Pratt & Whitney JT9D
|The internal structure of the JT9D.|
|Manufacturer||Pratt & Whitney|
|First run||December 1966|
|Major applications||Boeing 747
McDonnell Douglas DC-10
The Pratt & Whitney JT9D engine was the first high bypass ratio jet engine to power a wide-body airliner. Its initial application was the Boeing 747-100, the original "Jumbo Jet". It was the company's first high-bypass-ratio turbofan.
Design and development
The JT9D was developed as part of the design phase of the C-5 Galaxy. A contract was awarded to Pratt & Whitney to study the type of large engine needed, but the production contract was eventually awarded to General Electric and their TF39 turbofan. The JT9D was, however, chosen by Boeing to power the 747, with that aircraft's first flight taking place on 9 February 1969. Flight testing of the engine had begun in June 1968, using a Boeing B-52E as a testbed.
The JT9D-3, which entered service in 1970, was constructed using titanium and nickel alloys. The engine featured a single stage fan, a three stage low pressure compressor and an eleven stage high pressure compressor coupled to a two stage high pressure turbine and four stage low pressure turbine. This version of the JT9D weighed 8,608 lb (3,905 kg) and produced 43,500 lbf (193,000 N) thrust. Production ceased in 1990.
JT9D engines powering USAF E-4A airborne command posts are designated Pratt & Whitney F105.
Pratt & Whitney's designated successor to the JT9D family is the PW4000, which features fewer parts, greater reliability, and lower base selling price.
Specifications (JT9D-7 series)
Data from 
- Type: High bypass two-spool turbofan engine
- Length: 128.2 in (3,260 mm) (less intake ring and nozzle)
- Diameter: 92.3 in (2,340 mm) (Fan tip)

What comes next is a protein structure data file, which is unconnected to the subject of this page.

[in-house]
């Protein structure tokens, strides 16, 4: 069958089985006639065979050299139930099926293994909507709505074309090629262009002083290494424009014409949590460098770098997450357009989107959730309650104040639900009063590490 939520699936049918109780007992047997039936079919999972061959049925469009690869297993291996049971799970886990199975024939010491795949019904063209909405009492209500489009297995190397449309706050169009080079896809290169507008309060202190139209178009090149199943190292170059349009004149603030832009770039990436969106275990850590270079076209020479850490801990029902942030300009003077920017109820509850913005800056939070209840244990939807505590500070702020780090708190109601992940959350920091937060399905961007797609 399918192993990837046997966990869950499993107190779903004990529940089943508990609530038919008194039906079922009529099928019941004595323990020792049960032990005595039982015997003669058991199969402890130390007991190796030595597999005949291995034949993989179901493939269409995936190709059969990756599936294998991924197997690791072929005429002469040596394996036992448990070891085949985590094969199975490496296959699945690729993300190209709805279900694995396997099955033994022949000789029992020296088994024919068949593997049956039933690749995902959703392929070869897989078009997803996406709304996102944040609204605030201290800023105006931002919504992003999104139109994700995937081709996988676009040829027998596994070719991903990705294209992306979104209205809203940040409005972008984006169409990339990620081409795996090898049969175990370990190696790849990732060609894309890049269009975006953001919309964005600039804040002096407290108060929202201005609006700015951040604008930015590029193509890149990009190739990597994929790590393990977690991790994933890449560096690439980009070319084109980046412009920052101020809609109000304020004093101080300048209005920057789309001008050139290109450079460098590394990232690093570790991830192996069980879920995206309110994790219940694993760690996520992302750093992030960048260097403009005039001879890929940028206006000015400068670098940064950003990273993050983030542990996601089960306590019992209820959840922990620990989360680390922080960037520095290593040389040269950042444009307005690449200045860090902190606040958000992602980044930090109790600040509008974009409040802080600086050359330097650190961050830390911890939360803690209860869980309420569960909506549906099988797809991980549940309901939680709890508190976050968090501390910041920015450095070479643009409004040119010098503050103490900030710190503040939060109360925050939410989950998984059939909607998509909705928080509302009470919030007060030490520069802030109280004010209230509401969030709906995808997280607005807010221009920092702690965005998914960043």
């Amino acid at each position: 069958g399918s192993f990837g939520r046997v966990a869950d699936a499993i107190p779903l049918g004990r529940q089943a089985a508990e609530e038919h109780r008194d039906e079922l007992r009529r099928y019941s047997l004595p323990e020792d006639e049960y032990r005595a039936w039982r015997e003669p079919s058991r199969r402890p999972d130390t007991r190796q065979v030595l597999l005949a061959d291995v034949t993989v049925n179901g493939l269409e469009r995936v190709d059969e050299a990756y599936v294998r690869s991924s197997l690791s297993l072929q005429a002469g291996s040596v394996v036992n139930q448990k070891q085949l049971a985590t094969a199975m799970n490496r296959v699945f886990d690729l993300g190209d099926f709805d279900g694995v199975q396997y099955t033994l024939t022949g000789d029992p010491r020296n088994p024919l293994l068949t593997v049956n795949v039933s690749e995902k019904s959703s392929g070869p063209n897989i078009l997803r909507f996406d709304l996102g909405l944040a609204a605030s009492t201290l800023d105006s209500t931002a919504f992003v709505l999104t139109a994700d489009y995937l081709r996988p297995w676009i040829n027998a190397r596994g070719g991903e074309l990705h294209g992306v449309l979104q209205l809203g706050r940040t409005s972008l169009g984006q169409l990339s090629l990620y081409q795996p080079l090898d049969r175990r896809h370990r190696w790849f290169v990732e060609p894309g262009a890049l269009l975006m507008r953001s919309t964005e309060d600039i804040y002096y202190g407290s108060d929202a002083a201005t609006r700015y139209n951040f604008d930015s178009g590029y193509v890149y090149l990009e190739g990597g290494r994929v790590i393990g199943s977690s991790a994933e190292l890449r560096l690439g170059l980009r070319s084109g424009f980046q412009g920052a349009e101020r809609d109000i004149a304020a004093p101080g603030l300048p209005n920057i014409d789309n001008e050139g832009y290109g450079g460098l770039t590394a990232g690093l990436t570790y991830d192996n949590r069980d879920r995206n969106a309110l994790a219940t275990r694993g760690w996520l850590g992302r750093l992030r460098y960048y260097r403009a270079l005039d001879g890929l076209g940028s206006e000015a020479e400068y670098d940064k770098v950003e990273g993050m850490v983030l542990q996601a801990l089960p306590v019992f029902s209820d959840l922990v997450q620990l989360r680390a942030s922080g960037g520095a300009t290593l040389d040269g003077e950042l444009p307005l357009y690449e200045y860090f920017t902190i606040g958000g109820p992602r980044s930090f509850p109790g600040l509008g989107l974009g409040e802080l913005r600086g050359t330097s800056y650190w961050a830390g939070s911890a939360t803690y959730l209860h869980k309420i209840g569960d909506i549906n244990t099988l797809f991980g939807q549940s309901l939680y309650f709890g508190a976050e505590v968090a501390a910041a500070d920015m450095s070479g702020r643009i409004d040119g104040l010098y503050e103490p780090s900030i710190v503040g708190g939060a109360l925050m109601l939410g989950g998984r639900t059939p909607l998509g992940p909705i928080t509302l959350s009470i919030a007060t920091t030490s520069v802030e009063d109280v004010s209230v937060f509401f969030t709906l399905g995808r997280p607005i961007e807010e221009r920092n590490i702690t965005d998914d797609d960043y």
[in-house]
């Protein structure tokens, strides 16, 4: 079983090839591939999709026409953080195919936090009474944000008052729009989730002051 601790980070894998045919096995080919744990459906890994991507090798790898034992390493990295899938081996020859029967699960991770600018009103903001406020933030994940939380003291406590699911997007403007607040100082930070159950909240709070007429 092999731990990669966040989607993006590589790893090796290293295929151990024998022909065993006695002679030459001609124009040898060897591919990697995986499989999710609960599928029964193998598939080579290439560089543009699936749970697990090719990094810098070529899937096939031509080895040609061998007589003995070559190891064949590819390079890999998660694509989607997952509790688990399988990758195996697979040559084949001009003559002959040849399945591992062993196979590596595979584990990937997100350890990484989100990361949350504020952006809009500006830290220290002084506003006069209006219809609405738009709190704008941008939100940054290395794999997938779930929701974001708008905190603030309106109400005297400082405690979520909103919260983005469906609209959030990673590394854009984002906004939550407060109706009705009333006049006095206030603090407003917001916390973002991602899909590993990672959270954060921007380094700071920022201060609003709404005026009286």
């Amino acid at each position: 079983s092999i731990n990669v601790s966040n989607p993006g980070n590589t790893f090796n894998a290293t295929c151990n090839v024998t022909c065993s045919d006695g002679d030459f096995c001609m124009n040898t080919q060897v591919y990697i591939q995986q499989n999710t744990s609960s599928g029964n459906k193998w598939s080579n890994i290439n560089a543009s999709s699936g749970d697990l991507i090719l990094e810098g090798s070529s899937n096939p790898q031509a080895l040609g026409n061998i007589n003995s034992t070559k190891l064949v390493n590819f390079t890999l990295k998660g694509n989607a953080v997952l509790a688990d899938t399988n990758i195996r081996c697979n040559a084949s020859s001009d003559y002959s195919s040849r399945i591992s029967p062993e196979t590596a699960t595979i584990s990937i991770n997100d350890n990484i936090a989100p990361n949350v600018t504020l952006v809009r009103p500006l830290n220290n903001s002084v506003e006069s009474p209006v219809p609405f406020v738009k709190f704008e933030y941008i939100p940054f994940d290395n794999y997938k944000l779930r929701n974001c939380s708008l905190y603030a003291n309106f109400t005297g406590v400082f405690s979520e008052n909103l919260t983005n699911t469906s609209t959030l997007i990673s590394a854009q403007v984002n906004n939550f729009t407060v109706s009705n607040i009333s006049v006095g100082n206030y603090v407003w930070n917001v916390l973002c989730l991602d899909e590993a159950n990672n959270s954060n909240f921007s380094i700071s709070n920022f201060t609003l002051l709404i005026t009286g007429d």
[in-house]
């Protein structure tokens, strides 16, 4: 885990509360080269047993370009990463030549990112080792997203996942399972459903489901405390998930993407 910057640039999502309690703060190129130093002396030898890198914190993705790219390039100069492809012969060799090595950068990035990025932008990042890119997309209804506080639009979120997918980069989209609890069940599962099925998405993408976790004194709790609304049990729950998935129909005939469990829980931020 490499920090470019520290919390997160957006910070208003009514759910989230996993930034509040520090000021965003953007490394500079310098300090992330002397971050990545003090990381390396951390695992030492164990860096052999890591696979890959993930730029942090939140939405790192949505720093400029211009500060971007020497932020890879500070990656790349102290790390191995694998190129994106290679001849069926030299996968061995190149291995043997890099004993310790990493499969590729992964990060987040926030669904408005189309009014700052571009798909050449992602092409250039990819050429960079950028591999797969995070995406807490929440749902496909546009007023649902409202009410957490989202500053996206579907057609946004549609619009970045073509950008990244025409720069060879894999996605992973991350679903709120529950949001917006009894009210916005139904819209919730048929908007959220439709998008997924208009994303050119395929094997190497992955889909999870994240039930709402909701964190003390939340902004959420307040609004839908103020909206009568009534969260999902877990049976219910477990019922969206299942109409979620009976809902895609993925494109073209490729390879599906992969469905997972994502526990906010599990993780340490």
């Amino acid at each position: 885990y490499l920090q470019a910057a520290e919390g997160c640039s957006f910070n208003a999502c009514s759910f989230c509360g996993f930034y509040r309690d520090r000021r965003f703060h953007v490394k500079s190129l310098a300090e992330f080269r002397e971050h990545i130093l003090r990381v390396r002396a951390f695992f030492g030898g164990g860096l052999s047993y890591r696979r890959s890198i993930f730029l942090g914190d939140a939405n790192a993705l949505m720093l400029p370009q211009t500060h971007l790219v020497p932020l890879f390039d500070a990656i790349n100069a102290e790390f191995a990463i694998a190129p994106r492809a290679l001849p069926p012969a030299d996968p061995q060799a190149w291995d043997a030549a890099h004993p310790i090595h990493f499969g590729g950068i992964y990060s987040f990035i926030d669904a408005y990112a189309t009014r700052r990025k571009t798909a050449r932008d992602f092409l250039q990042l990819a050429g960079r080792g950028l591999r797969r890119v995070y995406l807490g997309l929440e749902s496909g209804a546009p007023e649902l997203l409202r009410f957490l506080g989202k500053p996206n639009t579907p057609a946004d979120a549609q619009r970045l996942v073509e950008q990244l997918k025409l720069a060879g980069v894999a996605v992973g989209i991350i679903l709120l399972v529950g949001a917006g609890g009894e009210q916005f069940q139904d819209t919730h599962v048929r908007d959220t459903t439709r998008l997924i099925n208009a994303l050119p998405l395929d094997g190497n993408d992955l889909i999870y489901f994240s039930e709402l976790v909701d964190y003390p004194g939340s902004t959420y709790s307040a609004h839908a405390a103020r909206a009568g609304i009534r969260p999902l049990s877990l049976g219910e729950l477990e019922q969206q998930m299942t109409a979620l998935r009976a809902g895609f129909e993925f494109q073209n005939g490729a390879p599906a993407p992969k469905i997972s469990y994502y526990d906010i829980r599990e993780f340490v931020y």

- Dry weight: 8,608 lb (3,905 kg)
- Compressor: 1-stage Fan, 3-stage LP compressor and 11-stage HP compressor
- Combustors: Annular combustion chamber
- Turbine: 2-stage HP turbine and 4-stage LP turbine
- Fuel type: Aviation Kerosene typically Jet A-1
- Oil system: pressure spray with scavenge
- Maximum thrust: 46,300 to 50,000 lbf (205.95 to 222.41 kN) take-off
- Overall pressure ratio: overall 23.4:1 (Fan 1.64:1)
- Bypass ratio: 5.0:1
- Specific fuel consumption: ca 0.6 lb/lbf/hr (61.16 kg/kN/hr) at M0.8 at 35,000 ft (11,000 m)
- Thrust-to-weight ratio: 5.4 to 5.8
|Model||Static Thrust||Basic Engine Weight||Length||Fan Diameter||Application|
|JT9D-3A||45,800 lbf (203.73 kN)||8,608 lb (3,905 kg)||128.2 in (3,260 mm)||92.3 in (2,340 mm)||Boeing 747-100|
|JT9D-7||47,900 lbf (213.07 kN)||8,850 lb (4,010 kg)||128.2 in (3,260 mm)||92.3 in (2,340 mm)||Boeing 747|
|JT9D-20||49,400 lbf (219.74 kN)||8,450 lb (3,830 kg)||128.2 in (3,260 mm)||92.3 in (2,340 mm)||McDonnell Douglas DC-10/Boeing 747|
|JT9D-7Q/7Q3||53,000 lbf (235.76 kN)||9,295 lb (4,216 kg)||132.1 in (3,360 mm)||93.6 in (2,380 mm)||Boeing 747|
|JT9D-59A/70A||53,000 lbf (235.76 kN)||9,155 lb (4,153 kg)||132.2 in (3,360 mm)||93.6 in (2,380 mm)||McDonnell Douglas DC-10/Boeing 747/Airbus A300|
|JT9D-7R4D/D1||48,000 lbf (213.51 kN)||8,905 lb (4,039 kg)||132.7 in (3,370 mm)||93.4 in (2,370 mm)||Boeing 767/Airbus A310|
|JT9D-7R4G2||54,750 lbf (243.54 kN)||8,935 lb (4,053 kg)||132.7 in (3,370 mm)||93.4 in (2,370 mm)||Boeing 747|
|JT9D-7R4H1||56,000 lbf (249.10 kN)||8,885 lb (4,030 kg)||132.7 in (3,370 mm)||93.4 in (2,370 mm)||Airbus A300|
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